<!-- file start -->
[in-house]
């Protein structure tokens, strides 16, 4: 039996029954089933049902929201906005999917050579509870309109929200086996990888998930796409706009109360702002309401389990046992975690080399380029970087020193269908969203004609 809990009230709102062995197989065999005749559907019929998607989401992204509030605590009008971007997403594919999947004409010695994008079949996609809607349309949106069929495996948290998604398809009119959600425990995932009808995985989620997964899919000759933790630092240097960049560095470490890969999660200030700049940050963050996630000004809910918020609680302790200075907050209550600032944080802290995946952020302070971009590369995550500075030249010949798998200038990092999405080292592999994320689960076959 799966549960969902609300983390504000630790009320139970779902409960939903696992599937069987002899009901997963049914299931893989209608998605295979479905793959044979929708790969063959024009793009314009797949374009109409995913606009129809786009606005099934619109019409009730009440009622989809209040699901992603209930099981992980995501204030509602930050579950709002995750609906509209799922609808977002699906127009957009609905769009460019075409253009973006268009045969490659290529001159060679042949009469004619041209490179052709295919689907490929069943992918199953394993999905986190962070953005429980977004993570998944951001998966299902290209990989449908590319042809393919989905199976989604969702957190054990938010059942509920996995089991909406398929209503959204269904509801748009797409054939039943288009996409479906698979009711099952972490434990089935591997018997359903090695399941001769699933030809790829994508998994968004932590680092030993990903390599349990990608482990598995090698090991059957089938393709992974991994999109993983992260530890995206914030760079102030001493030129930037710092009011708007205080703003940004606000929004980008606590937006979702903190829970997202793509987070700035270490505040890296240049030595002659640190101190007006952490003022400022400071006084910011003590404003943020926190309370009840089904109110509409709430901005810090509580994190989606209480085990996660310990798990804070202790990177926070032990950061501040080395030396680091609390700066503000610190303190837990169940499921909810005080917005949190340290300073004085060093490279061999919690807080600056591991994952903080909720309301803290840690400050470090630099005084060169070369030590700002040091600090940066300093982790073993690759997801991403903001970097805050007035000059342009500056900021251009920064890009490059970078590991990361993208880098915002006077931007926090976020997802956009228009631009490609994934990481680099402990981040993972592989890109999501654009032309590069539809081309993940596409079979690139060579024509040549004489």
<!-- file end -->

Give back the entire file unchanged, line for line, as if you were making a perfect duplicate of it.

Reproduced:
[in-house]
């Protein structure tokens, strides 16, 4: 039996029954089933049902929201906005999917050579509870309109929200086996990888998930796409706009109360702002309401389990046992975690080399380029970087020193269908969203004609 809990009230709102062995197989065999005749559907019929998607989401992204509030605590009008971007997403594919999947004409010695994008079949996609809607349309949106069929495996948290998604398809009119959600425990995932009808995985989620997964899919000759933790630092240097960049560095470490890969999660200030700049940050963050996630000004809910918020609680302790200075907050209550600032944080802290995946952020302070971009590369995550500075030249010949798998200038990092999405080292592999994320689960076959 799966549960969902609300983390504000630790009320139970779902409960939903696992599937069987002899009901997963049914299931893989209608998605295979479905793959044979929708790969063959024009793009314009797949374009109409995913606009129809786009606005099934619109019409009730009440009622989809209040699901992603209930099981992980995501204030509602930050579950709002995750609906509209799922609808977002699906127009957009609905769009460019075409253009973006268009045969490659290529001159060679042949009469004619041209490179052709295919689907490929069943992918199953394993999905986190962070953005429980977004993570998944951001998966299902290209990989449908590319042809393919989905199976989604969702957190054990938010059942509920996995089991909406398929209503959204269904509801748009797409054939039943288009996409479906698979009711099952972490434990089935591997018997359903090695399941001769699933030809790829994508998994968004932590680092030993990903390599349990990608482990598995090698090991059957089938393709992974991994999109993983992260530890995206914030760079102030001493030129930037710092009011708007205080703003940004606000929004980008606590937006979702903190829970997202793509987070700035270490505040890296240049030595002659640190101190007006952490003022400022400071006084910011003590404003943020926190309370009840089904109110509409709430901005810090509580994190989606209480085990996660310990798990804070202790990177926070032990950061501040080395030396680091609390700066503000610190303190837990169940499921909810005080917005949190340290300073004085060093490279061999919690807080600056591991994952903080909720309301803290840690400050470090630099005084060169070369030590700002040091600090940066300093982790073993690759997801991403903001970097805050007035000059342009500056900021251009920064890009490059970078590991990361993208880098915002006077931007926090976020997802956009228009631009490609994934990481680099402990981040993972592989890109999501654009032309590069539809081309993940596409079979690139060579024509040549004489």